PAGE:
44 degrees F Raining Wind ENE 10 mph
Sunrise 5:35 am CDT Sunset 8:34 pm CDT
15 hours 9 minutes of daylight
This spring Mother Nature sure doesn’t seem to be listening when SIMON SAYS that it is time for a warm Minnesota spring day!
Instead it seems like we have been getting day after day of cold and wind and rain. Some Minnesotans are starting to feel like Noah and they are building arks in their back yards - just in case!
But for the loons this is better weather than really hot weather. The rain is no concern to them. They come with some of the best raingear on the planet. And the rain and the wind help to keep the black flies from tormenting them. And the cloudy weather helps them stay much more comfortable as they sit on the nest.
The danger for loons with this much rain is that if they are on a ‘natural’ nest there is always the danger of rising water flooding their nest site. But with this floating platform, it simply rises as falls with the rising and falling water levels.
Although that has its limitations as well.
Some of you may remember a number of years ago when we had some unusually heavy rains and the lake level rose over 17 inches in a matter of 36 hours!
It just kept rising and rising. And the anchor rope on the nest was not long enough to accommodate an unprecedented rise like that in the level of the lake. So the anchor rope itself was pulling the nest underwater.
The nest and the eggs themselves were in danger of being drowned and destroyed!
Most of you know that I never go anywhere near the nest when the loons are here. They own it all. But there have been a few true emergencies like this one that demanded that I do something.
In that case, I had to go out to the nest, unfasten the anchor rope, tie a longer extension on and refasten it.
I did it with great fear and trepidation because I knew that the loons could very possible attack me. And such and attack would not be a pretty sight. I would definitely be the one who would come out on the short end of that attack, probably getting stabbed in my legs.
I knew that the loons would not be happy. But I had no other choice.
As I made my way out to the nest, the loon kept its eye on me. All of a sudden it hurtled from the nest into the water. But it did not go far. A few feet from the nest, it did the penguin dance and it tremoloed and yodeled. It was not a happy camper.
But that made two of us. I was not a relaxed camper either.
By this time the other loon had come in to confront this intruder that was messing with their nest.
I hurriedly untied and tied ropes like I had rehearsed over and over in my mind before I ever went out there. Both loons were there. Both loons were unhappy. Both loons were splashing and diving and calling.
I worked as fast as I could. All the time trying to keep an eye on two upset loons that were only feet away.
Neither loon seemed to understand that I was there to help them.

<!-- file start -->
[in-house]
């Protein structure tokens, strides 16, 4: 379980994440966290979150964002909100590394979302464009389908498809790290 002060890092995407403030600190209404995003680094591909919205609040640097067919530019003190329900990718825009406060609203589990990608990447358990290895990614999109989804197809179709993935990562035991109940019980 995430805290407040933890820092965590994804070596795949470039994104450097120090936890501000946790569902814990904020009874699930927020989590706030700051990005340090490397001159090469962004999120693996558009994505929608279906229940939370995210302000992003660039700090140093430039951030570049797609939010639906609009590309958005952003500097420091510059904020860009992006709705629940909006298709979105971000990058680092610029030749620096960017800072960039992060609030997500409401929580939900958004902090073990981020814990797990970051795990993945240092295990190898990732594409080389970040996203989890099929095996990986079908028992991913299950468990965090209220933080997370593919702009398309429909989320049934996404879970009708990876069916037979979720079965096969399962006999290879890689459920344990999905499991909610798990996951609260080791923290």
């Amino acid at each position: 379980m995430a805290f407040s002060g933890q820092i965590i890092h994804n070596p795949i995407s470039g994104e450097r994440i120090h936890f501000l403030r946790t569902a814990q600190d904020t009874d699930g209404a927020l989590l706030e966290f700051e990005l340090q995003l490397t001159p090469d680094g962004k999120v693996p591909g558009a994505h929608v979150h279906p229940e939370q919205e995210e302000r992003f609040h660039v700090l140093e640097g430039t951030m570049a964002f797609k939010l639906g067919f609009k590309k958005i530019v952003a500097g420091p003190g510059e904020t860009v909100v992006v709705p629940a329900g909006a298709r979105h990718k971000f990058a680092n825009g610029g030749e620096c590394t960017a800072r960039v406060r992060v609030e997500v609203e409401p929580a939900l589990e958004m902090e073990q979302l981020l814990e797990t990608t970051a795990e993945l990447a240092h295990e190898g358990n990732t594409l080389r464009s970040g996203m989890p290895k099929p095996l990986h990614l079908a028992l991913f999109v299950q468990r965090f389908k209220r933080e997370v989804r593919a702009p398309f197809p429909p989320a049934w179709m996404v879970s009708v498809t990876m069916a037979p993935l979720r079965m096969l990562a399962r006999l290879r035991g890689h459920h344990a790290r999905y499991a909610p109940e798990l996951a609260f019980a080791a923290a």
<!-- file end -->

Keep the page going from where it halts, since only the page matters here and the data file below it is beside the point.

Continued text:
Several times I felt the rush of water as they swam within inches of my legs. They could have stabbed me. But they didn’t.
As I finished lengthening the anchor rope, I started to back away from the nest. I kept trying to watch for the loons and keep track of where they were. But they dove and they ‘just disappeared’.
I kept backing away from the nest toward shore - but still a LONG ways from shore.
Where were the loons? Where did they go? I had never seen such a complete disappearing act like this.
After I was some distance from the nest, I turned to walk towards shore.
And that is when I found out where the loons were!
There they were just a few feet in front of me. Swimming underwater. They had been behind me the whole time I was trying to figure out where they had gone.
And I have no better way to describe it that there were two underwater guided missiles frantically going back and forth.. I could have almost reached out and touched them, they were that close. Back and forth they went at surprising speed. Streamlined just like underwater missiles.
They could have so easily stabbed me in the legs. But they didn’t. For which I am eternally grateful.
Once I reached shore and left the area, they swam back to the nest. It took them some minutes to calm down and get back up on the nest. But they did.
And once again all was right with the world. And their eggs were once again safe.
I made some adjustments to the anchoring system in following years to prevent this kind of disaster from ever happening again. But we have never had such an amazing rise in the level of the water since that one time.
During all the rain from the last week or more, the lake has come up almost 5 inches. But the new anchoring system has handled it without any problem.
And our loon’s nest is not going underwater!
Even with the incessant battering of the waves, the nesting material seems to be doing pretty good at staying in place. That is a whole other story. There is much more to it than just throwing a bunch of stuff on the nesting platform. That would wash away or blow away in short order. But that is a story for another time.
For today, our loons are safely on the nest protecting two precious eggs.
One egg will be 12 days old today. And the second egg just passed the 8 day mark.
“Normal” incubation for a loon egg has always been said to be 28-30 days.
But with what we have learned from the LoonCam over the years, “normal” may be slightly less than that.
We will talk more about that in another blog entry.
For today, we sit back and enjoy that rain with the loons. Soon the rain and cool weather will be gone and they will be sitting in sun and warmth.
And hopefully very soon we will see two beautiful loon chicks!
Copyright 2019 Larry R Backlund